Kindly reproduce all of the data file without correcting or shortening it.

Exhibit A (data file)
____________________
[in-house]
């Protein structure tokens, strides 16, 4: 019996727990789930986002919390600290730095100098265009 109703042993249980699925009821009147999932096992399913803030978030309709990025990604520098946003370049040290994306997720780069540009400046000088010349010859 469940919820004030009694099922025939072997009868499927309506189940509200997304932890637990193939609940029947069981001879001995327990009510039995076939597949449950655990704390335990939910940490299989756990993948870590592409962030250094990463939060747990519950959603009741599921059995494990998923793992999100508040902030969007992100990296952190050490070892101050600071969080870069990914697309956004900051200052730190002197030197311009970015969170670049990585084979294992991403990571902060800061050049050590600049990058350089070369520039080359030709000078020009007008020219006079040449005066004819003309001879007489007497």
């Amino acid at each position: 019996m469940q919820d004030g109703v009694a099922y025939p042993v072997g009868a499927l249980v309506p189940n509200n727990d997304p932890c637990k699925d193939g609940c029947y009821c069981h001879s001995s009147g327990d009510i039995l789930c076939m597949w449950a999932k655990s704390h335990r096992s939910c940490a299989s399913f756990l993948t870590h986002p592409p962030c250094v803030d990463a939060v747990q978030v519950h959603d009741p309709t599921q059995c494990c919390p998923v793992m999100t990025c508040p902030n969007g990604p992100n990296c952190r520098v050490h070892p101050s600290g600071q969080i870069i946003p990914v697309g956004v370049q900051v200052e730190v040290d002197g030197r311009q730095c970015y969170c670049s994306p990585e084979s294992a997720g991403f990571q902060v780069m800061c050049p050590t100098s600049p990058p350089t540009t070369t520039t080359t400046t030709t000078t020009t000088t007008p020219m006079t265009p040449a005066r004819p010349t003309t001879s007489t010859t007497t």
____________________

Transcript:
[in-house]
């Protein structure tokens, strides 16, 4: 019996727990789930986002919390600290730095100098265009 109703042993249980699925009821009147999932096992399913803030978030309709990025990604520098946003370049040290994306997720780069540009400046000088010349010859 469940919820004030009694099922025939072997009868499927309506189940509200997304932890637990193939609940029947069981001879001995327990009510039995076939597949449950655990704390335990939910940490299989756990993948870590592409962030250094990463939060747990519950959603009741599921059995494990998923793992999100508040902030969007992100990296952190050490070892101050600071969080870069990914697309956004900051200052730190002197030197311009970015969170670049990585084979294992991403990571902060800061050049050590600049990058350089070369520039080359030709000078020009007008020219006079040449005066004819003309001879007489007497």
């Amino acid at each position: 019996m469940q919820d004030g109703v009694a099922y025939p042993v072997g009868a499927l249980v309506p189940n509200n727990d997304p932890c637990k699925d193939g609940c029947y009821c069981h001879s001995s009147g327990d009510i039995l789930c076939m597949w449950a999932k655990s704390h335990r096992s939910c940490a299989s399913f756990l993948t870590h986002p592409p962030c250094v803030d990463a939060v747990q978030v519950h959603d009741p309709t599921q059995c494990c919390p998923v793992m999100t990025c508040p902030n969007g990604p992100n990296c952190r520098v050490h070892p101050s600290g600071q969080i870069i946003p990914v697309g956004v370049q900051v200052e730190v040290d002197g030197r311009q730095c970015y969170c670049s994306p990585e084979s294992a997720g991403f990571q902060v780069m800061c050049p050590t100098s600049p990058p350089t540009t070369t520039t080359t400046t030709t000078t020009t000088t007008p020219m006079t265009p040449a005066r004819p010349t003309t001879s007489t010859t007497t």